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Let’s Not Make a Deal

The great non-compromiser.

Jan 28, 2013, Vol. 18, No. 19 • By FRED BARNES
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If the president wants to deal with these before the last minute, he’d better be prepared to compromise. Last week, Senate minority leader Mitch McConnell urged him to “engage now or force a crisis later” on increasing the debt limit. To clear the way, McConnell said, what’s required is “a bipartisan spending-reduction solution.”

Spending cuts are precisely what Obama refuses to consider. He’s called for a “clean” bill to increase the debt limit, unlike 2011 when he was forced to compromise and accept spending cuts (negotiated by others). That was a painful episode for Obama. And he’s adamant about not compromising this year.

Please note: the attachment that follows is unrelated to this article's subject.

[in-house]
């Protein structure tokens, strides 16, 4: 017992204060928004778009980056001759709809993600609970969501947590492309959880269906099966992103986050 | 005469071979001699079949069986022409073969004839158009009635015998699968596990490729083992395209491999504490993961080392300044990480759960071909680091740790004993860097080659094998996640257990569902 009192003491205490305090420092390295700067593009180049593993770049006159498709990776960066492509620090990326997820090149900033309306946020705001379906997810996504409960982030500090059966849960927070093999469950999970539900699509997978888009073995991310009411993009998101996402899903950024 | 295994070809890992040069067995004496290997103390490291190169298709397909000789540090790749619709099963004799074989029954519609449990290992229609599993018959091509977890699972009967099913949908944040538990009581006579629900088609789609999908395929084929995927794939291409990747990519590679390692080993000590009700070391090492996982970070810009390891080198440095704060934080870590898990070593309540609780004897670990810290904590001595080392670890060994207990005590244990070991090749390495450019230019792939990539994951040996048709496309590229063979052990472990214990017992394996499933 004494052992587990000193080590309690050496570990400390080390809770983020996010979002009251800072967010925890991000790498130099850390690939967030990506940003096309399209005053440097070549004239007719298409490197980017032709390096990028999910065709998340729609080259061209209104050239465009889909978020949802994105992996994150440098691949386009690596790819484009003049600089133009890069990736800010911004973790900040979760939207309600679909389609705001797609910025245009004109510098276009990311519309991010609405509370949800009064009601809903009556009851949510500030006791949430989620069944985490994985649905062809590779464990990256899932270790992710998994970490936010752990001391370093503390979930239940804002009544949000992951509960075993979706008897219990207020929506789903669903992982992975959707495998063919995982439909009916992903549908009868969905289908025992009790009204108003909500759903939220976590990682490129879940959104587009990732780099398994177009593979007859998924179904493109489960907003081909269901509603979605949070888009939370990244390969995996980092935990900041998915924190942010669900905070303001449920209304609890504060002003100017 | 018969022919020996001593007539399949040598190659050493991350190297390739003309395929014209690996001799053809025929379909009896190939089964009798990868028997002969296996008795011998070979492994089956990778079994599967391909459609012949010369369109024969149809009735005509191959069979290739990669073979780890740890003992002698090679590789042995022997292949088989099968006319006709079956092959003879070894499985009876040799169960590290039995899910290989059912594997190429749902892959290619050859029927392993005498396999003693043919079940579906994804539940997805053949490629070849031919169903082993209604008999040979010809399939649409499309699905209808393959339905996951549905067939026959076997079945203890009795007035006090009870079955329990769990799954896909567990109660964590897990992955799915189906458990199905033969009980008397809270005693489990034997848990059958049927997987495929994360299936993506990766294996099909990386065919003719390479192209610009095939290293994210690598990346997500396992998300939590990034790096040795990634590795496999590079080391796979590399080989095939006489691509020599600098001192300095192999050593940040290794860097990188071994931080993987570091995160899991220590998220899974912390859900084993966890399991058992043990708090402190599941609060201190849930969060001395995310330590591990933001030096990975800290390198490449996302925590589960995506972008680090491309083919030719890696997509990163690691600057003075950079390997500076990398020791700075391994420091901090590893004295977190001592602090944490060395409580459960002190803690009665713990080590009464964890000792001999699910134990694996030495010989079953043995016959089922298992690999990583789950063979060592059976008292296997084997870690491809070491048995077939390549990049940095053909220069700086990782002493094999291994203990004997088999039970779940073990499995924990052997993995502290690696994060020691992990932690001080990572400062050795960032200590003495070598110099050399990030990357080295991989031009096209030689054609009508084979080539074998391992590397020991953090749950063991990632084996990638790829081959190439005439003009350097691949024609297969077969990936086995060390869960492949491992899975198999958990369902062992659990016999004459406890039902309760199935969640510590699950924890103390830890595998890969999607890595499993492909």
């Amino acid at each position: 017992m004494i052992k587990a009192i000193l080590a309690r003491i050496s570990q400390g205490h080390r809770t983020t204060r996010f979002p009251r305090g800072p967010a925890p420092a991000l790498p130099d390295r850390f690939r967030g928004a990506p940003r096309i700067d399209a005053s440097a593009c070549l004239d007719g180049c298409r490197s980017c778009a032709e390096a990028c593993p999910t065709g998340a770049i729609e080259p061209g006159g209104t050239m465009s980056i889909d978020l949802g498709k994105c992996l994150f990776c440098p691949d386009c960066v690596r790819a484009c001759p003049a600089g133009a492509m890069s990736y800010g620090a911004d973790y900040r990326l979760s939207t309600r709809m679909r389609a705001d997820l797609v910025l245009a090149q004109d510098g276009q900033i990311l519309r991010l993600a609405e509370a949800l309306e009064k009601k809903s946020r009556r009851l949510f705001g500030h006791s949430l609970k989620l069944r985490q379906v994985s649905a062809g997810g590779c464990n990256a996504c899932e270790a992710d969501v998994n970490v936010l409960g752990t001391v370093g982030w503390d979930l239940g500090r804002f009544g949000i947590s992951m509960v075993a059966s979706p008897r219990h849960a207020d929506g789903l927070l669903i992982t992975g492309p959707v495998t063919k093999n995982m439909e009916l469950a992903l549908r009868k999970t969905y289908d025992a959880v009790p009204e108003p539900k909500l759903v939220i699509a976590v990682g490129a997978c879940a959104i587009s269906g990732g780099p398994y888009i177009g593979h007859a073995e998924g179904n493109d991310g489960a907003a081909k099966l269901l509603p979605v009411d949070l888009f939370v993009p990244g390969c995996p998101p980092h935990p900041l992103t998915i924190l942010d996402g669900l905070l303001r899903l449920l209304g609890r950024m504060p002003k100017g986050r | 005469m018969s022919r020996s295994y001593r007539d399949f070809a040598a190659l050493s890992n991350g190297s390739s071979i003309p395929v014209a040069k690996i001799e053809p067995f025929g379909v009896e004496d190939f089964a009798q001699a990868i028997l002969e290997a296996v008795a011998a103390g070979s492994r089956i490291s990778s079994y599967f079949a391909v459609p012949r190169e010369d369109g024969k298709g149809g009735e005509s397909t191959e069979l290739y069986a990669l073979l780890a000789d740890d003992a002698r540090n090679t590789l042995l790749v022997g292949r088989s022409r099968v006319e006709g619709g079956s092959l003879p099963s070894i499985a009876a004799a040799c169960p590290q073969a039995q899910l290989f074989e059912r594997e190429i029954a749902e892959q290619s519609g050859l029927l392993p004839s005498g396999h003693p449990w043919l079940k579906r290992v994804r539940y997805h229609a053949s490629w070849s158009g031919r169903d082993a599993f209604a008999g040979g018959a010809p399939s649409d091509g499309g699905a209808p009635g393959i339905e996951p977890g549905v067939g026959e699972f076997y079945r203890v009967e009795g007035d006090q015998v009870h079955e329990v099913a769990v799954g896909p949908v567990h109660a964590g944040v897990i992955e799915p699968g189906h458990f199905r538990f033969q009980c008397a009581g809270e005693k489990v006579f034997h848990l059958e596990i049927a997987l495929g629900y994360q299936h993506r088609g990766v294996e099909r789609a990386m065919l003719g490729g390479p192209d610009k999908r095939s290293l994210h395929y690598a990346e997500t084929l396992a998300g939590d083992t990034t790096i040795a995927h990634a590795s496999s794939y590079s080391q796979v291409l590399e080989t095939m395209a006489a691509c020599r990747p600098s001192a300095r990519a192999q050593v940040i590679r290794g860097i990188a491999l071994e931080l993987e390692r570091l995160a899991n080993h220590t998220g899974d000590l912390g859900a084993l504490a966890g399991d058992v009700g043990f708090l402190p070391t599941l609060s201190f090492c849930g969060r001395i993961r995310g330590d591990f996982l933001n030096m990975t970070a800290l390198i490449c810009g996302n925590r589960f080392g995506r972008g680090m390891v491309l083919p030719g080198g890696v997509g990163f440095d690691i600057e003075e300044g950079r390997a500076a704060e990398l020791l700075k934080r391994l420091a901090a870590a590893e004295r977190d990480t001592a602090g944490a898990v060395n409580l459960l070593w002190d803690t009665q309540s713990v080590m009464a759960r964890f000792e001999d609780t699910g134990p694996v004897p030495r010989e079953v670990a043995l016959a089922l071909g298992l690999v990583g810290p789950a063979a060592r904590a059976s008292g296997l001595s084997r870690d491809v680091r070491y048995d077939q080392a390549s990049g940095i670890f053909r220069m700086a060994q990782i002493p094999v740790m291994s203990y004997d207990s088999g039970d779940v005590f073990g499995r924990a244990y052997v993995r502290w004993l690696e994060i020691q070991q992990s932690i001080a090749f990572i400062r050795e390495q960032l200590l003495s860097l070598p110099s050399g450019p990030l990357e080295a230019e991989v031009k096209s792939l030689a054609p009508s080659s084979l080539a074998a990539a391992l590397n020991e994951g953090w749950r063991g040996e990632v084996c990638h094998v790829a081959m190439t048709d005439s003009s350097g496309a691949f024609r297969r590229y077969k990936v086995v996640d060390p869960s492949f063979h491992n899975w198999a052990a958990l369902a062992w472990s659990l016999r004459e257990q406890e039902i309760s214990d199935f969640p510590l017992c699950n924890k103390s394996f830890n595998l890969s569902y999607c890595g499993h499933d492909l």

He’s no help on the sequester either. To replace its across-the-board cuts, half defense, half domestic, Obama wants to include tax increases. This is reminiscent of the spending cuts that passed muster with Biden last year, only to be brushed aside when Obama joined budget talks.

In all this, President Obama may be unaware that his allergy to compromise has a downside. It keeps him from acting in his own interest. For a freshly reelected president, he has a surprisingly low job approval rating. It hovers around 50 percent. But he has it within his power to improve his standing. Americans crave two things in Washington: bipartisanship and reduced spending. Deliver them and his approval rating will soar. All that’s required on his part is compromise.

Fred Barnes is executive editor of The Weekly Standard.

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